In the News

$400,000 fines possible in contempt

Judge finds Bridgeport in contempt says city failed to provide police assignment reports

by Michael P. Mayko
Connecticut Post

January 15, 2004

NEW HAVEN — A federal judge found the city of Bridgeport in contempt of court Wednesday for failing to provide reports on police assignments linked to a 1978 discrimination case.

The city could face more than $400,000 in fines for being more than 800 days late in filing the reports, which detail the sex, race and color of police officers as they are rotated through the three police precinct and the department’s Tactical and Narcotics Task Force.

U.S. District Judge Janet Bond Arterton ordered William Clendenen, a New Haven lawyer, to conduct hearings to determine how much the city must pay in fines.

Previously, Arterton set $500 a day as the penalty for late filings. Using that guideline, the city could be required to pay as much as $407,500 for being a combined total of 815 days late in filing the three reports.

However, the Bridgeport Guardians, a group of black police officers who filed the discrimination case in 1978, recommended to Arterton through their lawyer, Vincent Musto, that the eventual penalty not be paid to the court. Instead, they suggested it be rebudgeted into the police department to pay for training and recruiting minority officers.

“We would like to see some positive benefit come out of this,” said Musto, a Bridgeport resident and member of the law firm of Koskoff, Koskoff and Bieder. “Rather than have money flow out of the city at a time when it is financially strapped, the Guardians would rather see it reinvested within the police department.”

In addition to the fines, Arterton directed Clendenen to work with the department and city to establish a procedure and process that will assure deadlines are met and that the “Bridgeport Police Department’s administration and city are paying attention to court orders.”

“That’s what I mean by contempt — no one cares enough to even see what its obligations are,” Arterton said. “I find it to be a shocking proposition that the city thinks a court order carries an inherent reminder system. The court previously made an effort to coerce compliance by means of daily fines.”

She also ordered Clendenen to review rotation reports submitted Wednesday and, if necessary, conduct hearings. These hearings could begin next month.

Both Arterton and Clendenen seemed unconvinced Wednesday by Associate City Attorney Melanie Howlett’s explanation that a retirement [of Deputy Chief David Boston] was the cause of the delay since this required his replacement in monitoring rotation to “retrace all their steps” and “triple check” the data.

Police Lt. James Baraja and Sgt. Kevin Gilleran are now responsible for compiling and filing the discipline and rotation reports with Clendenen.

On Wednesday, Baraja told the court he was unaware until last month that the rotation reports were required. He also said he approached several members of Police Chief Wilbur Chapman’s staff and they were unaware of the requirement. Clendenen, frustrated by decades of fighting with the department to turn over documents, said listening to “what I view as lame excuses is troubling.”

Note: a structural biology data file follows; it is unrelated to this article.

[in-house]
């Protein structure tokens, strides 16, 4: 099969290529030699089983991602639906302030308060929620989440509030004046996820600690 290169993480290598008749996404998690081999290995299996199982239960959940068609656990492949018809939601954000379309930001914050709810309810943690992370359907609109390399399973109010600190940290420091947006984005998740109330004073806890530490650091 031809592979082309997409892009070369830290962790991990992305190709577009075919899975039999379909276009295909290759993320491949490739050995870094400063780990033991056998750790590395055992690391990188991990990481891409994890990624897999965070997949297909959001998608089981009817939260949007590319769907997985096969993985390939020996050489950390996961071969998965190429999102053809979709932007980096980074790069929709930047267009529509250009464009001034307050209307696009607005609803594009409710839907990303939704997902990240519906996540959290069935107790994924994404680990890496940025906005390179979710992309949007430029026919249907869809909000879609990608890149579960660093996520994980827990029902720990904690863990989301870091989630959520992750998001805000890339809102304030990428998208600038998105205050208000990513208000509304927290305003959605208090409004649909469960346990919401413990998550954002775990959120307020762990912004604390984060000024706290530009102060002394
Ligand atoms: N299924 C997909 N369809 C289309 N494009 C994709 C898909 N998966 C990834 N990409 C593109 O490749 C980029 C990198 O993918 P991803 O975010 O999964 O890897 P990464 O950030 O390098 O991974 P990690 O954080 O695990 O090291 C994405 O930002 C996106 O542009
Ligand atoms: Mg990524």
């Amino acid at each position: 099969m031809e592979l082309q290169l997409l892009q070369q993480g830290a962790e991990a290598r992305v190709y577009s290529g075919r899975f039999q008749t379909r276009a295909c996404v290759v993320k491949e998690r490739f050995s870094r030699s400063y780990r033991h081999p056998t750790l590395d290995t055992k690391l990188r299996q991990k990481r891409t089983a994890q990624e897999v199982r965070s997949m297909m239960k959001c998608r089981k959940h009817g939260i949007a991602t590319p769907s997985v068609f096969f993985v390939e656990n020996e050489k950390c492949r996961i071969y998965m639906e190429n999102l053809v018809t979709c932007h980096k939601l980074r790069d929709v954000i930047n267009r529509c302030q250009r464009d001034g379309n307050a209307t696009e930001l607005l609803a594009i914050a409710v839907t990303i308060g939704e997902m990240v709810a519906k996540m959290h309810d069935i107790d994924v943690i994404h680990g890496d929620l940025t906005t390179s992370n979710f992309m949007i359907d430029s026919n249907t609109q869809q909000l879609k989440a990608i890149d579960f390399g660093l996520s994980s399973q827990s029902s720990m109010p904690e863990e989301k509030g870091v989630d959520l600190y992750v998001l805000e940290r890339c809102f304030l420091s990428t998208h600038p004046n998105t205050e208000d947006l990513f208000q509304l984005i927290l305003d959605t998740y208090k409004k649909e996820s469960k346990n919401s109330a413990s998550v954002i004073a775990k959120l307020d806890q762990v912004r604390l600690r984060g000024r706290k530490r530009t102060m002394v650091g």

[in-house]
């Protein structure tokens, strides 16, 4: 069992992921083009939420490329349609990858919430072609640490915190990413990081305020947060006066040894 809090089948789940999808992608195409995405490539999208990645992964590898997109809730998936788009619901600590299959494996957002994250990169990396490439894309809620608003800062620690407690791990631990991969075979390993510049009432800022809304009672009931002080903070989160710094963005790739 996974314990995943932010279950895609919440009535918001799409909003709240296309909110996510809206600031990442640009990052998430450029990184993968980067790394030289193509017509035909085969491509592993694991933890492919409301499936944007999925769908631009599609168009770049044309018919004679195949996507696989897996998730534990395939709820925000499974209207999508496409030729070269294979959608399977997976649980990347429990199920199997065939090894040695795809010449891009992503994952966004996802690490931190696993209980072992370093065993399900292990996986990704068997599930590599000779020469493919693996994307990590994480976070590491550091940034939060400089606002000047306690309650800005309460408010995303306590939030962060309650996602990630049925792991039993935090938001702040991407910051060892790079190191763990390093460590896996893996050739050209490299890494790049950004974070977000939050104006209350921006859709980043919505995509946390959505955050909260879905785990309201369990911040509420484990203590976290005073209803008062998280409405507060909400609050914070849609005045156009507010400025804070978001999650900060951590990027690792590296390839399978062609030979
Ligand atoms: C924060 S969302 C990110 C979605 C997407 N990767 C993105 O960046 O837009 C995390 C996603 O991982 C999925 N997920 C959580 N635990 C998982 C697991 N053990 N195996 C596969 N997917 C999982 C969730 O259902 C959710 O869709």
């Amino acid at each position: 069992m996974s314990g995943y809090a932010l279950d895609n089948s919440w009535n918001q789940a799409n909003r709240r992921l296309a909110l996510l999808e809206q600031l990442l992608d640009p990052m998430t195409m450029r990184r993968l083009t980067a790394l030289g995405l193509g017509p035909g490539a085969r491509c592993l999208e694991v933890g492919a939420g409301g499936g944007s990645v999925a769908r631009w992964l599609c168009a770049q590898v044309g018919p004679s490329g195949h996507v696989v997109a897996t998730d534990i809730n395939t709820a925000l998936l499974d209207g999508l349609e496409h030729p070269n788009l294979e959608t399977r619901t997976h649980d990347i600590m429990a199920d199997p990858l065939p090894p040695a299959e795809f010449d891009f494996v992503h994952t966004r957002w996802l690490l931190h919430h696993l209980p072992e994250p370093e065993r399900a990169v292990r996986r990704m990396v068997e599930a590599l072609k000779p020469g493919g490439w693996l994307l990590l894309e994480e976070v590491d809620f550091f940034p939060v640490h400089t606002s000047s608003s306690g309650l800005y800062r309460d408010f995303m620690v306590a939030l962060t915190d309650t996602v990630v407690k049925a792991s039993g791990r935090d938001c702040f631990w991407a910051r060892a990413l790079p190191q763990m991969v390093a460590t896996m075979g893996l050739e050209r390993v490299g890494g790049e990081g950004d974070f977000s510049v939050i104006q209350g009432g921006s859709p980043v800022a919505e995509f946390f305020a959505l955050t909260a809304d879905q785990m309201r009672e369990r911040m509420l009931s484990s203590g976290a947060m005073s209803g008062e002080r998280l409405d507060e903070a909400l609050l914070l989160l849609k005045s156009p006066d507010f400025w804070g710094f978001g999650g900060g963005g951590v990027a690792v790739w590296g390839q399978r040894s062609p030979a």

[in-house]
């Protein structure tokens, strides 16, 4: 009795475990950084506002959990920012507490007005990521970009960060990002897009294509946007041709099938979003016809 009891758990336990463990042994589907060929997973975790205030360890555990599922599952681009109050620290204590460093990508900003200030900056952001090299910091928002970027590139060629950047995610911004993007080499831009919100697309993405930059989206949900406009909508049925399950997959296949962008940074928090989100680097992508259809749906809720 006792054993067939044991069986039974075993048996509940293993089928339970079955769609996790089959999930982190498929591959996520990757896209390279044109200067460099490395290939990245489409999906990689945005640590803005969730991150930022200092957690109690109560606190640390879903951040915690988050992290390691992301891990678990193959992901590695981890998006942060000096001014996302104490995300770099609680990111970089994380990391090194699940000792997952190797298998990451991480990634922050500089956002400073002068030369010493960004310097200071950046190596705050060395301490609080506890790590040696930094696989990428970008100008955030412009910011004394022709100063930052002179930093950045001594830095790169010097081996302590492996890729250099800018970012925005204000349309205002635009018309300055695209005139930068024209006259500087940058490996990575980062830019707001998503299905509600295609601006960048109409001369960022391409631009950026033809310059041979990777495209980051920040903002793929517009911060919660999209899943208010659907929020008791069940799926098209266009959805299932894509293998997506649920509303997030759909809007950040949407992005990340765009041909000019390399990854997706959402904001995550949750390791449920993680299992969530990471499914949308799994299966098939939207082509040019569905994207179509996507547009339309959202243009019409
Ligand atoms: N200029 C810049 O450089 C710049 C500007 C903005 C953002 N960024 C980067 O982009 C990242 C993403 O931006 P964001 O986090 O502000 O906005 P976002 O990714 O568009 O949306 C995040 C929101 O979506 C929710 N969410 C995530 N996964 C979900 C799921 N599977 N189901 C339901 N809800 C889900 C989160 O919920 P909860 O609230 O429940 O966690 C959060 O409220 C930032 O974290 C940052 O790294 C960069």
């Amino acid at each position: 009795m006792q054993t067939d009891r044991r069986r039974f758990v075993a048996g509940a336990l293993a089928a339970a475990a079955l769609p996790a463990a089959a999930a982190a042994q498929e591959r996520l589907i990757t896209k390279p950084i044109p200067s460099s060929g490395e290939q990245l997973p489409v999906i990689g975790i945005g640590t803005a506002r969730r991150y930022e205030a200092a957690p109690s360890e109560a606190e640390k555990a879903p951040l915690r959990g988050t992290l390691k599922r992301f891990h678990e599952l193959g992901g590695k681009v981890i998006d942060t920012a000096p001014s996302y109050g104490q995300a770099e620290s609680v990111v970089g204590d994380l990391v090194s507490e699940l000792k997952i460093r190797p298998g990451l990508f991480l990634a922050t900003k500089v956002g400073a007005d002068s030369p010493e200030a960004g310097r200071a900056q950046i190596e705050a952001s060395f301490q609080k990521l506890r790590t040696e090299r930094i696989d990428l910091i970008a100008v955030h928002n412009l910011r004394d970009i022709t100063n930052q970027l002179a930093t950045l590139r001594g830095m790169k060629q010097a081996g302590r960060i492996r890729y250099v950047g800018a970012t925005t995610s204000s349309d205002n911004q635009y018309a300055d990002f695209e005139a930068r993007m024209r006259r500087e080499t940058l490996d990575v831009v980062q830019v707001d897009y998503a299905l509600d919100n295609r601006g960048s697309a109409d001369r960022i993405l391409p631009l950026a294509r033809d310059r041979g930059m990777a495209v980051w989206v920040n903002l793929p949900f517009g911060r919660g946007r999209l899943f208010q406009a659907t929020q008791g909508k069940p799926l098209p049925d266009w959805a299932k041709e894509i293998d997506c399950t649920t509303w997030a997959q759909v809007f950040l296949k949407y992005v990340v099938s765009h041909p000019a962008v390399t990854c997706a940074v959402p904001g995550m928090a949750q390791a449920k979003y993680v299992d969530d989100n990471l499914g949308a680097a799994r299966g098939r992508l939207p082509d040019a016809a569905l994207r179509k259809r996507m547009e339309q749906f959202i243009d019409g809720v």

Arterton agreed, pointing out that the city “drafted, negotiated, signed and agreed” to the May 31, 2001, rotation report requirements.

Under that requirement, the city must file a report detailing the color, race and sex of officers every two years as they are rotated through assignments.

The judge blasted the city, saying there appeared to be “no learning curve” within the department. Instead, she said it appears more like “what happens when you ice skate up a hill you backslide.”

The case dates back to 1978, when the Guardians accused then-Police Supt. Joseph A. Walsh and the Board of Police Commissioners of inequality in disciplining, assigning and promoting minority officers as compared to their white counterparts.

Following a trial, Chief U.S. District Judge T.F. Gilroy Daly found widespread discrimination in the department and in 1983 filed a comprehensive order that changed how discipline, assignments, promotions and pairings are made. One of the things Daly did is appoint Clendenen to serve as a special master in overseeing how discipline and assignments were carried out.

But problems persisted. A few years ago, the court took the duty of discipline away from the Police Board and placed it in the hands of privately hired hearing officers.

Wednesday’s contempt finding caused Musto to suggest that the court should reinvestigate placing the department in receivership.

“If the mayor and the police chief can’t run the department, maybe the court can find someone that can,” Musto said. “Then maybe the mayor will pay attention to how the department is being run.”

But Mark Anastasi, the city attorney, disagreed.

“Suggestion of receivership is wholly inappropriate,” he said. “These failings [the late filings] are of a limited nature. We look forward to demonstrating to the special master as to our improved capacity to satisfy all court reporting obligations. We are confident under all the facts and circumstances that monetary sanctions will be deemed inappropriate or, at worst, would be dedicated toward productive purposes such as funding appropriate departmental actions as suggested by the Guardians.”